Thursday, November 1, 2012

Unit Testing a Windows 8 Application

I am a big fan of test driving an application. That's why I write almost no code without writing a test for it.

I recently began writing a Windows Store application for Windows 8 and again wanted to test drive this app.   If you look at MSDN at how to add a test project to you Windows 8 app, you will see, you can add a Windows Store test project to your solution. Now, handy as this is, the down sight is that this test project is as well a Windows Store project type, meaning you won't be able to add a whole bunch of references to it. I wasn't able to add RhinoMock or Moq to it, nor was I able to add MSpec. The problem being these frameworks were build to the wrong version of the .Net framework.

Now, I could have made my own builds of the frameworks I am happy working with, but I started looking if there is no other way, like using a simple class library for unit testing a Windows Store app. Now, when you try this, the problem is, you can't get a reference of your Windows Store app added to your class library for testing.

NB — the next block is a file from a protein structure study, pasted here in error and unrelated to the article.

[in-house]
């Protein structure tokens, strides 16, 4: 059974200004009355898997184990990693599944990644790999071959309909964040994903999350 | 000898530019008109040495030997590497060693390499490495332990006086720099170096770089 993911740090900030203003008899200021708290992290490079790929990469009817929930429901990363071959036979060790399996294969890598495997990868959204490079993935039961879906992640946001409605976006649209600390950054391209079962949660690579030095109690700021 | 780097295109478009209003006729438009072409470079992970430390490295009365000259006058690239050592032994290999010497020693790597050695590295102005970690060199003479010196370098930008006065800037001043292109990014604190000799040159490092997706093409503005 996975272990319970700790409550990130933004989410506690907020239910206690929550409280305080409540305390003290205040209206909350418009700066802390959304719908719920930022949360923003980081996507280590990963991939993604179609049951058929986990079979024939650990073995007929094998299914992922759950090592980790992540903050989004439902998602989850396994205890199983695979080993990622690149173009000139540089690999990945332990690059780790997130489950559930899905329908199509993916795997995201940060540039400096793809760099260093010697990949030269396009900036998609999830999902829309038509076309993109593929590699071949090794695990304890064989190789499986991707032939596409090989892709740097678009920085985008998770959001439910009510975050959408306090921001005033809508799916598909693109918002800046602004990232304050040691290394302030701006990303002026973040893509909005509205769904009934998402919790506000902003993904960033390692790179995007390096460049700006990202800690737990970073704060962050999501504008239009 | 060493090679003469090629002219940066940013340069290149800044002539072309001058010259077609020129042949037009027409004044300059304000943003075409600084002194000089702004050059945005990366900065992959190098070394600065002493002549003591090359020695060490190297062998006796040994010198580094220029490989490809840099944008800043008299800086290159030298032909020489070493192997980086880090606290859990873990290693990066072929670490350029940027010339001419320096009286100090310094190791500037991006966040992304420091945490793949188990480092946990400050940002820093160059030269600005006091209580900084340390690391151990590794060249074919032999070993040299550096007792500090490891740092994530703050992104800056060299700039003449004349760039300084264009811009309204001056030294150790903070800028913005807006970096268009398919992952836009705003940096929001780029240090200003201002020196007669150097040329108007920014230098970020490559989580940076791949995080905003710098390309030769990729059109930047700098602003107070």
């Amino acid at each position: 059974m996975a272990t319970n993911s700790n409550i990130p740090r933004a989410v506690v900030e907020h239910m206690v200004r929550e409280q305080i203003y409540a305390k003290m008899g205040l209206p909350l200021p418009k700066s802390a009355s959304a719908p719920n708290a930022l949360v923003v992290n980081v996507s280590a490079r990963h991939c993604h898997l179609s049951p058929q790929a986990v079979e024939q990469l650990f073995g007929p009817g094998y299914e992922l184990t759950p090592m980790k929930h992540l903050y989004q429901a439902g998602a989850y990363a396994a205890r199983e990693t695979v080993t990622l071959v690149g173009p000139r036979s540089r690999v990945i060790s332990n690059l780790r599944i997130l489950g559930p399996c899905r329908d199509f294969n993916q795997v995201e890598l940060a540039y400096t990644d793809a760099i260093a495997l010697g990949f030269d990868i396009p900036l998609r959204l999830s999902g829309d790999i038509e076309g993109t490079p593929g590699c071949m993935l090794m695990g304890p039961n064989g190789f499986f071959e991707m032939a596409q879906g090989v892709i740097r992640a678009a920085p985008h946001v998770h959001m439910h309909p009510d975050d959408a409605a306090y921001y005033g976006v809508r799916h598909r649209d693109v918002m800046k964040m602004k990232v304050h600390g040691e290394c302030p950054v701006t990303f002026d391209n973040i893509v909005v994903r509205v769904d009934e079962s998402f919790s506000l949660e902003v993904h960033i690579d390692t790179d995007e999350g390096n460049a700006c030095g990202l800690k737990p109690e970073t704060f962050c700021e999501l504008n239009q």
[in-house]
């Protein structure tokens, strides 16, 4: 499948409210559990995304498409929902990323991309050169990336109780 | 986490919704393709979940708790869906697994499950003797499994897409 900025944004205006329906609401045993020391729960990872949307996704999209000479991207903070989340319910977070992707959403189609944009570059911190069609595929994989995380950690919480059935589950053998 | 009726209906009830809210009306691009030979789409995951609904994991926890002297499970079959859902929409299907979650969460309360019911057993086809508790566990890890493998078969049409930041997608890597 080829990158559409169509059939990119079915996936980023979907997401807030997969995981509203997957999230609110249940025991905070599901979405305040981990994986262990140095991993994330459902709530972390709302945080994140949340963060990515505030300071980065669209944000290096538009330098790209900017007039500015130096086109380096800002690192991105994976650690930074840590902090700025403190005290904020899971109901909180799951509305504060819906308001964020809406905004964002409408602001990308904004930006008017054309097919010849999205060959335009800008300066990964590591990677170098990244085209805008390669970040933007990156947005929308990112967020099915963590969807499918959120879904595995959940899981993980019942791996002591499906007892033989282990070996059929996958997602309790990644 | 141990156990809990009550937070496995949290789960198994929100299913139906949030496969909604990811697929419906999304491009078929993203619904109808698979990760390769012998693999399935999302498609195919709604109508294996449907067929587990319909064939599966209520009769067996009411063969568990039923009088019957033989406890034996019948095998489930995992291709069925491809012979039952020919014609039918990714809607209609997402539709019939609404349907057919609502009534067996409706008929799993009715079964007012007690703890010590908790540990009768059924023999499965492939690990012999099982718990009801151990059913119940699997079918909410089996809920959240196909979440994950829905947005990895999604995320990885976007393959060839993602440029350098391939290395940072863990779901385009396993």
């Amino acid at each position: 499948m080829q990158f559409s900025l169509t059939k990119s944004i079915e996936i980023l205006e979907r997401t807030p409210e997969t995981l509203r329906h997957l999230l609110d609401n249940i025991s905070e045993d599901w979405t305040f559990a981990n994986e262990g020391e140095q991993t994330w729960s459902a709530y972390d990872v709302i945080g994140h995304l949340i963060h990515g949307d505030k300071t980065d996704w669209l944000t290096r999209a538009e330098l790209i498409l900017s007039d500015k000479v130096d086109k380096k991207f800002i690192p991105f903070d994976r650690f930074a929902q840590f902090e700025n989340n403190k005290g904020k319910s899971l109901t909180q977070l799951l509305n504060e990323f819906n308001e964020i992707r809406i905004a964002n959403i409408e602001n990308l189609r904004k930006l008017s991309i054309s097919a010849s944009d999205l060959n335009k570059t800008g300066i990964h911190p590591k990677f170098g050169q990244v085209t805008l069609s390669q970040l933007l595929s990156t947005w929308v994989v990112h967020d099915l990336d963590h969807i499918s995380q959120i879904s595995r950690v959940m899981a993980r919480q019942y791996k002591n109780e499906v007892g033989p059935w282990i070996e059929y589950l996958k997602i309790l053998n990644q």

To get this fixed, I tried out a couple of things. First I tried adding the same references to my class library project as were in the Unit Test Library for Windows Store apps. This didn't work, however. Also, I couldn't find the '.NET for Windows Store apps' reference dll. I also tried playing around with the output type of my project. Changing it to something different than class library. But then again, adding the necessary unit testing references became a problem. I also played around with the conditional compilation symbols (hey, I was trying to find where the differences lay between my own class library and a Unit Test Library for Windows Store apps).

After trying all that, I unloaded my project from solution explorer and started editing it, comparing it to the Unit Test Library for Windows Store apps and trying out different combinations. Now, after a couple of tries, the setting in your project file, you need is the following:

<Import Project="$(MSBuildExtensionsPath)\Microsoft\WindowsXaml\v$(VisualStudioVersion)\Microsoft.Windows.UI.Xaml.CSharp.targets" />

You can put this line as a replacement of the other csharp.targets file at the bottom of your project file. Once you have added this, you can add a reference of your Windows Store app to your class library. You will even see the '.NET for Windows Store apps' reference show up in your references. You will even be able to add all the additional references you want, like NUnit, Moq or RhinoMock, ...

One additional problem I had was with the System.Data dll, which was build to a different framework. Since I didn't need it in my test project, I happily removed it.

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